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I'm a PhD student who likes to work in the lab on weekends because I'm more focused and can work longer at my desk which is nicely set up.

We've had two new Asian PhD students (I'm Asian as well) who now come in on the weekends as well. They both practice 'speaking English' by using some popular apps on their laptops and while I admire the effort, most of my afternoon is me trying to get stuff done while I hear words like 'couch', 'giant merger' or 'determination' or any other random words talked out loud and with heavy enunciation. The speaking practice goes on for well over an hour.

My question is, is it too rude for me to ask them to maintain quiet in the lab or should I accept that any workplace has some 'noise' at any given time?

Thanks.

  • 1
    Can't you agree on times? – Captain Emacs Oct 8 '17 at 21:29
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    It's not unusual for some (most/all?) labs to have written sign/policy about not behaving in ways that disturb others that need to do work in the area. Is there such a thing at the lab you're in? If so, you can try the advice given, but if said advice doesn't work out, then you could rely on the sign/policy as a last resort. – code_dredd Oct 9 '17 at 4:42
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Their speaking practice isn't a work activity; the lab is apparently just a convenient place for them to do it. Yes, every workplace has some noise -- stray conversations and the like -- but pre-meditated noise is something you can reasonably ask them to adjust, if you do it politely.

You said that the sound from the computer is what's distracting you, not any speaking they're doing. If so, you could ask them to use headphones. I've done this with coworkers who are taking online video courses or listening to presentations.

Tell them what you've told us: It's great that you're working on this (and you've been there too, if you have), and you appreciate that they're doing it in "off" time, but you're trying to do work too and could they use headphones? That way you and they can both use the lab without interfering with each other.

Another answer suggests that you wear headphones. You can do that if you want, of course, but in my experience it's not unreasonable to ask the people generating controllable noise to make a change. If you were bothered by them having any conversation with each other, or by somebody's cell phone occasionally ringing, that would be on you. But that's not what you're describing.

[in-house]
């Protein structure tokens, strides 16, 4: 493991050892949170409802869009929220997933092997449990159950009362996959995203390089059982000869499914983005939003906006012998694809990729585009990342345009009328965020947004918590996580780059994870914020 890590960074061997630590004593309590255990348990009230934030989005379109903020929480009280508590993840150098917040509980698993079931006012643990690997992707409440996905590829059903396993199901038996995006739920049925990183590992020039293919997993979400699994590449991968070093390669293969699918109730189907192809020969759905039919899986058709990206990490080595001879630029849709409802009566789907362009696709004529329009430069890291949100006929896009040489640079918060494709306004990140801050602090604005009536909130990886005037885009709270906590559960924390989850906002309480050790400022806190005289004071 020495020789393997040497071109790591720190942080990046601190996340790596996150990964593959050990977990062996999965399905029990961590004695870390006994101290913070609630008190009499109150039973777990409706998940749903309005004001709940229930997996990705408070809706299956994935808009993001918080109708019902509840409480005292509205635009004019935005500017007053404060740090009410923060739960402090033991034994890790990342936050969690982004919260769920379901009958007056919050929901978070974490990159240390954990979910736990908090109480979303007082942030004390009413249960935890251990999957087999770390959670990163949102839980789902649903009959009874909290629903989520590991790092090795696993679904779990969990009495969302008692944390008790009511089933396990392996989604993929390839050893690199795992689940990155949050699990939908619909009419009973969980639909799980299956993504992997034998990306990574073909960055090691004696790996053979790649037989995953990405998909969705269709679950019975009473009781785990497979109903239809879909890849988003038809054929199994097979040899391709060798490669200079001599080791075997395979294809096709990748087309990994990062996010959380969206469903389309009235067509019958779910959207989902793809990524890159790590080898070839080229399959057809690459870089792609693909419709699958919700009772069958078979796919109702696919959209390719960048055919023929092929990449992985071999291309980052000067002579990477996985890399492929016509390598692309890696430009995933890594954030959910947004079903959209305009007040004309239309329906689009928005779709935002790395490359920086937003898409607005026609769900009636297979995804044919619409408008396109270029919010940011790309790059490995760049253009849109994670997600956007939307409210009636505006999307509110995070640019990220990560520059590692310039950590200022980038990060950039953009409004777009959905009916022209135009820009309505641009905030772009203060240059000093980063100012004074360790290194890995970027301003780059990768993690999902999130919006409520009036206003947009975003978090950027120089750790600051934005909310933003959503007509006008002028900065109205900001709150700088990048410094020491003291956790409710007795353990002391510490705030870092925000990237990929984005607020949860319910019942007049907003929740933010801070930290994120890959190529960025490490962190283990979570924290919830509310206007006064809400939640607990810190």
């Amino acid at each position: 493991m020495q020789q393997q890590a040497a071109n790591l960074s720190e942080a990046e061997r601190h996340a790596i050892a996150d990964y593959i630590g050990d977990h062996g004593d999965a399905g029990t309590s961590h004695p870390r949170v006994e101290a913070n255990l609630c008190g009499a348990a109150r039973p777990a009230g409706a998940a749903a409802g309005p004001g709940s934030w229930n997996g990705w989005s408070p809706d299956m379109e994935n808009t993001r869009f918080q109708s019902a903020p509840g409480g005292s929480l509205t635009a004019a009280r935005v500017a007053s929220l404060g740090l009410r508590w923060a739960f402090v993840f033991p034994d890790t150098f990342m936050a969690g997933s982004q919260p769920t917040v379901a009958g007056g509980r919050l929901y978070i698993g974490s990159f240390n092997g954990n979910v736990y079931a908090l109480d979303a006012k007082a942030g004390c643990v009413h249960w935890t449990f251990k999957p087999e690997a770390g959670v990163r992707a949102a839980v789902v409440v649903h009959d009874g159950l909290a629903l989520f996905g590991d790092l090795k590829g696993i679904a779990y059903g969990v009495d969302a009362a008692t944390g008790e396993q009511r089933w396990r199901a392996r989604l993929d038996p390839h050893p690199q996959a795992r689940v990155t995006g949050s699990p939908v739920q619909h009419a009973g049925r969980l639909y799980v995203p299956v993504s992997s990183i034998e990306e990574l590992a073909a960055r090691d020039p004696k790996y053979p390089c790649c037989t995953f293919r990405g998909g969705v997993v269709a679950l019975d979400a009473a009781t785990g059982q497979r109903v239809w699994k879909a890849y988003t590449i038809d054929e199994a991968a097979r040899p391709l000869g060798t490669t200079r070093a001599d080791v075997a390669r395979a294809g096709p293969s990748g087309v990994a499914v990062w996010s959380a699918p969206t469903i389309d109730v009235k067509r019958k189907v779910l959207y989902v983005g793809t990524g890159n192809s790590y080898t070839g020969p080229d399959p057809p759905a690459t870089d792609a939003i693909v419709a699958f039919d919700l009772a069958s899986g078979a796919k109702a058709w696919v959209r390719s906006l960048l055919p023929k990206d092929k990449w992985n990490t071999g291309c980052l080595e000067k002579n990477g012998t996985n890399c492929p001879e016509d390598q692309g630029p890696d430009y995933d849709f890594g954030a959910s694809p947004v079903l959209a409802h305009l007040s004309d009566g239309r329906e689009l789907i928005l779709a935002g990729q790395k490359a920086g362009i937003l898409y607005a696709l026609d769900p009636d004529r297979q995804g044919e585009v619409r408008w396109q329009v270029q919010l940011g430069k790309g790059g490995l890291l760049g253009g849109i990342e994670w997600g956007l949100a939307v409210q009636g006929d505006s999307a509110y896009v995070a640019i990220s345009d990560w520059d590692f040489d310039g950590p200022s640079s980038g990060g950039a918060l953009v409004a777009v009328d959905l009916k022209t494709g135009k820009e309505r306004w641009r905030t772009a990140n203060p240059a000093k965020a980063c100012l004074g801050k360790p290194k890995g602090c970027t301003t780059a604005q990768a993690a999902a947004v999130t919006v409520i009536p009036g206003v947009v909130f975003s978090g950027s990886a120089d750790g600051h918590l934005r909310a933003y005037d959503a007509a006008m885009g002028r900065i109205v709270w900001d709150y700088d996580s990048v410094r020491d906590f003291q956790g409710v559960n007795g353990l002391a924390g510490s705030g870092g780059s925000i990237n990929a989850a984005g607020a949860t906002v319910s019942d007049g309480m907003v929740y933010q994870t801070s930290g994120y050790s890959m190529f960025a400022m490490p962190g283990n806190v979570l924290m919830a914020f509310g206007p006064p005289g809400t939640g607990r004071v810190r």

Be prepared to help them look around the lab for some USB headphones.

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    This is the definite answer. Anybody who wants to listen to music/courses/exercises in a shared room should be required to wear headphones for that. – NoBackingDown Oct 9 '17 at 9:16
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is it too rude for me to ask them to maintain quiet in the lab

It's not rude if you ask politely. But they're there for the same reason you are and equally entitled to be there. So you might get flipped off.

My advice would be to wear headphones or something and try and ignore them rather than make an issue out of them trying to better themselves in a place they have every right to be.

Better yet, ask them when they'll be finished, go drink some hot chocolate or contemplate nature for a while and then use the lab after their hour is up.

  • Since it's only one hour I think this advice suits better, otherwise I would go for Monica's way. – Walfrat Oct 9 '17 at 11:04
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is it too rude for me to ask them to maintain quiet in the lab or should I accept that any workplace has some 'noise' at any given time?

Just nicely ask them to use a conference room or other office with a door, so that you can concentrate on your work.

If it's on a weekend, there should be plenty of places for their practice that won't disturb others.

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is it too rude for me to ask them to maintain quiet in the lab or should I accept that any workplace has some 'noise' at any given time?

It is never rude to ask someone a request, just make sure you do it in a polite a professionall way.

Now, remember they have the same right as you to use the Laboratory facilities, and it may be they also find it a calm place to study. In a way every workplace has its baseline noise level as you say, but also seems to me that a research lab is no good place to practice languages out loud.

I suppose that people in the lab should be doing study-related work, and seems to me that learning English (although it is studying per se) is not something that seems related to their PhD and should be done elsewhere if possible.

I suggest you try first to see if you can tolerate those words spoken out loud. Then, if you can't, you could try asking them your request. If they don't cooperate you could escalate this and use the argument exposed in the previous paragraph and other resources to make them stop. This could be going too far for such a problem, so procede at your own risk and judgment. Hope this words help you out.

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